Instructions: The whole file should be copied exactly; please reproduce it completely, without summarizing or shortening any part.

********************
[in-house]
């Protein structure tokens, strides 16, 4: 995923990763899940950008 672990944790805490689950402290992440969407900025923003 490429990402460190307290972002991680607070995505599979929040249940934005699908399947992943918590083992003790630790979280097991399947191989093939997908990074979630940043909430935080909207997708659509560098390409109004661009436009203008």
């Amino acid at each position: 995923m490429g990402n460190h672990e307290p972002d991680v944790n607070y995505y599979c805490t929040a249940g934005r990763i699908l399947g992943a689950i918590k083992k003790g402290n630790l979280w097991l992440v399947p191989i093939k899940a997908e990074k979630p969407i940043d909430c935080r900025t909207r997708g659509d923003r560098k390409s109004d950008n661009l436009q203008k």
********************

[in-house]
């Protein structure tokens, strides 16, 4: 995923990763899940950008 672990944790805490689950402290992440969407900025923003 490429990402460190307290972002991680607070995505599979929040249940934005699908399947992943918590083992003790630790979280097991399947191989093939997908990074979630940043909430935080909207997708659509560098390409109004661009436009203008």
């Amino acid at each position: 995923m490429g990402n460190h672990e307290p972002d991680v944790n607070y995505y599979c805490t929040a249940g934005r990763i699908l399947g992943a689950i918590k083992k003790g402290n630790l979280w097991l992440v399947p191989i093939k899940a997908e990074k979630p969407i940043d909430c935080r900025t909207r997708g659509d923003r560098k390409s109004d950008n661009l436009q203008k």